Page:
An anonymous article about keeping safe and happy as a gay man on the move this Spring Break.

Before anyone says anything – the heteros have a lot of previous on this one. I feel like I see a new article every other week by some slick-haired, muscled vlogger who has successfully “done” Europe without ever paying for a hotel via a succession of obliging women on dating apps. One particularly predictable Daily Mail headline appears to have run with this story purely to show pictures of some of these “charming girls” in their bikinis. Ho hum.

With that in mind, it’s hardly a secret that gay men have been using this kind of app for longer than any other. As any clued-up gay will enthusiastically tell you after a couple of Cosmopolitans, Grindr has been around a lot longer than Tinder. Yet many people still are not quite sure what it is or how it is used. Despite all the breakthroughs of recent years, mainstream society remains slightly disgusted by gay sex, and these apps duly remain more taboo than their heterosexual equivalents.

Of course, Grindr is not the only gay geosocial app available in 2019. And it is also true that Tinder and other apps made primary for straight, cisgendered people do also cater to all genders and sexualities. Nevertheless, Grindr is still one of the most used dating apps in the world with millions of daily users – and yet one of the least talked about. Even with other gay friends, there is something fugitive or distasteful about checking Grindr or talking about hook-ups or dates locked down by using it.

The reasons for this deserve a whole article of their own: I believe that the inherent shame of being gay is still, sadly, unavoidable. Even the most confident queer man would recognise that unique jolt of embarrassment that comes after propositioning someone and being told, with varying levels of disgust, patience and kindness: “Actually, I’m straight”. It is ingrained, on some level, for us to be ashamed of who we are.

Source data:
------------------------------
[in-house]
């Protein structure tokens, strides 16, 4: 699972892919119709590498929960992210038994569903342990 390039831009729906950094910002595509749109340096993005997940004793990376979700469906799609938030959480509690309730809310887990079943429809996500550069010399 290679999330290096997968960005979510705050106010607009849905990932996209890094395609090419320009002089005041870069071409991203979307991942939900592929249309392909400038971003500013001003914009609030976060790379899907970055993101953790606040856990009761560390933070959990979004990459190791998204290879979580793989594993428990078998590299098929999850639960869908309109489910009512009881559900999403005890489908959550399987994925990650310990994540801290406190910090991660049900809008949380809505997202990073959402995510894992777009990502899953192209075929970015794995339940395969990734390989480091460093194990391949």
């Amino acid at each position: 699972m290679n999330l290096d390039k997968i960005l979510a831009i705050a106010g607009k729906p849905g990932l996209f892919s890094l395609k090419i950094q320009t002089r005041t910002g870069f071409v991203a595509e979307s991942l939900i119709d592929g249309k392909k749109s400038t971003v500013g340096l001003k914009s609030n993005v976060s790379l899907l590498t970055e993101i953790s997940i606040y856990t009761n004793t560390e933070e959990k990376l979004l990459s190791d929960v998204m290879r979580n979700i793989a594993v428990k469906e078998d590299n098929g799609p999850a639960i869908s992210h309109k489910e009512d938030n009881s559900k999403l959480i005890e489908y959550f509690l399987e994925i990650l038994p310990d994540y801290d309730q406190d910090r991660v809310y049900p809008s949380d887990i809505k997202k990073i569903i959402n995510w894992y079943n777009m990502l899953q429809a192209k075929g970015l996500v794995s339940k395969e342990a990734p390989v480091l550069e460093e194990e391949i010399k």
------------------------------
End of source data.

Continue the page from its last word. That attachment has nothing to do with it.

And for all those who are curious – Grindr is not necessarily just about sex. I know monogamous and non-monogamous couples who have met and stayed together through the app; I know people who have used it purely to get to know people when moving to a new place or for travel tips. I would say a healthy mixture of the above is probably normal. (Cue gay men writing in to tell me that I’m wrong.)

With all that in mind – how is Grindr best used when travelling? I’ve used Grindr on-and-off for several years now, in a number of different countries. However, it wasn’t until I became single last summer that I have used it in any earnest, nor when alone in a new city..

Case study

I’ve used Grindr in various European cities, but I want to focus on one weekend last summer when, for reasons too complex to go into, I found myself staying alone in a certain Scandinavian capital for three days. Lathered in sweat (it was over 30 degrees the whole time I was there), having barely one change of clothes with me and knowing absolutely no-one in the city, I checked into a hostel and determined that this would be my big chance to prove that I was a cool young independent urban gay who could – and would – have a succession of meaningless flings with no consequences.

I had moderate levels of success. With very little effort, I managed to meet three different men on my three nights there. They proved a diverse bunch, all worthy of more special attention, thought I’m only going to focus on one here. One, a recently-arrived refugee from Syria showed me pictures of Damascus and cried, cheering up only once he instigated some foreplay. Another gentleman, eager to play tour-guide, hired bikes for us and showed me the city, before showing off his fancy apartment with a balcony where he prepared dinner, drinks and – ultimately – breakfast for me. Normally I wouldn’t advocate going to a stranger’s house or (like a gay Alice in Wonderland) accepting food and drink, but both these experiences had been coloured by the extraordinary events of my first night. In comparison, any date thereafter became tame and safe.